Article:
We haven’t yet said anything about the Trent Lott affair that is roiling the blogosphere. At the 100th birthday celebration for Strom Thurmond, Lott, while paying tribute to Thurmond’s long career, referred to his 1948 Dixiecrat Presidential run, and said: “I want to say this about my state: When Strom Thurmond ran for president, we voted for him. We’re proud of it. And if the rest of the country had followed our lead, we wouldn’t have had all these problems over all these years, either.” This event was broadcast over CSpan, but I didn’t see it, nor have I been able to find a transcript of Lott’s complete remarks. I keep hoping to see a context that would somehow make sense out of Lott’s comment. Lott himself hasn’t been helpful; his office merely released this statement: “Senator Lott’s remarks were intended to pay tribute to a remarkable man who led a remarkable life. To read anything more into these comments is wrong.”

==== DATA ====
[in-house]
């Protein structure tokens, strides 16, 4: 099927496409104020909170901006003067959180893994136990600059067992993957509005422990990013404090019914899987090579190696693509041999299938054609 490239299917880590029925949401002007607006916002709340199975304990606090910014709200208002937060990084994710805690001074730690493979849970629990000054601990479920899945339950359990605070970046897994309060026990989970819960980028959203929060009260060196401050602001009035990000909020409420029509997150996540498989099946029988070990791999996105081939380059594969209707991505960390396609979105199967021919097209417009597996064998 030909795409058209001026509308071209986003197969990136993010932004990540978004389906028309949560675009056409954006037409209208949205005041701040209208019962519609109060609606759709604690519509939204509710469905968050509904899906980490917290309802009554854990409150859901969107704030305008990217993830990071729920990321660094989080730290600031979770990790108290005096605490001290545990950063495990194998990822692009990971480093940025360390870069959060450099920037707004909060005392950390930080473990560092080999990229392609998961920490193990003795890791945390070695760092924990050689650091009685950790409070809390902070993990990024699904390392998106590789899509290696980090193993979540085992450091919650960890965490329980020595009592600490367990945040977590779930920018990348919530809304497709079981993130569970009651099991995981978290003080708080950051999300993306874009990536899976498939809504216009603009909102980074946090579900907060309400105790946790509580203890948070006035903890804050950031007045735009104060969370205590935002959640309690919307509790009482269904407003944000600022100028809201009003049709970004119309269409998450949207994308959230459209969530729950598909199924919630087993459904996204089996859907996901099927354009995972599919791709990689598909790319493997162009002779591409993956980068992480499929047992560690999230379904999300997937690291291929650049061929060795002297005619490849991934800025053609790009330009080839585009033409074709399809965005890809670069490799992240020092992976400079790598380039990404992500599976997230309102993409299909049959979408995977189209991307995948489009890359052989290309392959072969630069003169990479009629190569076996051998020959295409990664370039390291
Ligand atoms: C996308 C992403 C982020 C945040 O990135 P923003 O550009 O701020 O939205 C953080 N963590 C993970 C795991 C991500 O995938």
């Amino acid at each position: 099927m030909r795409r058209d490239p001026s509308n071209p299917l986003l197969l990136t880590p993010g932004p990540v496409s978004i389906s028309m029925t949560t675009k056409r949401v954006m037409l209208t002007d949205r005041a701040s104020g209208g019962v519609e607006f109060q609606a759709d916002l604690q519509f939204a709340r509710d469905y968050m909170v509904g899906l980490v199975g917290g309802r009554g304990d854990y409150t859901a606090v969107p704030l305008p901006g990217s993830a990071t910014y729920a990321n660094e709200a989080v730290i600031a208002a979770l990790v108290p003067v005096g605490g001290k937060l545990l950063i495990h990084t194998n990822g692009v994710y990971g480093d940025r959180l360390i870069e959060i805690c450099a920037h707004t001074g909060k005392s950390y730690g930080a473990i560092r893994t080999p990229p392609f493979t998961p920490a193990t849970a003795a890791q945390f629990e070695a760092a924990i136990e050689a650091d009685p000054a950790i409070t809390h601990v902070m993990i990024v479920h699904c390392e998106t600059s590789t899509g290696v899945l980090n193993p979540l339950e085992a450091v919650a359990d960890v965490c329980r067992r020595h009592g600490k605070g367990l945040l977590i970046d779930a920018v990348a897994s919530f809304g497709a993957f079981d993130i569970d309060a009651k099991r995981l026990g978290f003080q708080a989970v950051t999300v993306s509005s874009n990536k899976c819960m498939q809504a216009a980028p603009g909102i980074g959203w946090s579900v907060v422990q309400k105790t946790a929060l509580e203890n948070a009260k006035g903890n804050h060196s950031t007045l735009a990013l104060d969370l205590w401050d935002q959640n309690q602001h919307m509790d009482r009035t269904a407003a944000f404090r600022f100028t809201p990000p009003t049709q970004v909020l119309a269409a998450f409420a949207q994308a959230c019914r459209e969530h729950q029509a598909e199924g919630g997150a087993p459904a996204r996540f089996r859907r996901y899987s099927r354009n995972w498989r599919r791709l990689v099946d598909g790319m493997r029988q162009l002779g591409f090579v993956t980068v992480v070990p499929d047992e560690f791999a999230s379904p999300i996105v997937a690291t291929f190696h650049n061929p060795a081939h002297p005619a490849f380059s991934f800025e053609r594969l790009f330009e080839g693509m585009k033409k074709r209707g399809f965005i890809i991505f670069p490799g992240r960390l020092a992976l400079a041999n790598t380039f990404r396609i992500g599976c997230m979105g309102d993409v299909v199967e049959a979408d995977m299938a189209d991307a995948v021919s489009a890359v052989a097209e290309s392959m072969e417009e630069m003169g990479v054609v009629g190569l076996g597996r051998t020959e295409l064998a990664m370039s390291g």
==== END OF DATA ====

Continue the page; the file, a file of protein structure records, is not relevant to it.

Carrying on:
While I would have been happy to hear Lott explain what “problems” he was referring to, the reality is that, given the history of the Dixiecrat movement, no explanation could save Lott’s comment from being incomprehensibly stupid. It is hard to avoid the image of Lott as a Dr. Strangelove who has to be restrained from blurting out what he really thinks. Lott has not been an especially effective Senate leader, and I wouldn’t be sorry to see him go. This incident confirms that he doesn’t have the good sense necessary to be Majority Leader. The biggest downside to replacing him, I think, is that it will give credence to the liberal theory that Republicans are closet racists. So far, Lott’s blunder hasn’t drawn as much fire as one might have expected. But this is sure to change, and I am afraid Lott and the Republican Party will bleed slowly until he is replaced.
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“Arise and take our stand for freedom as in the olden time.” Winston Churchill
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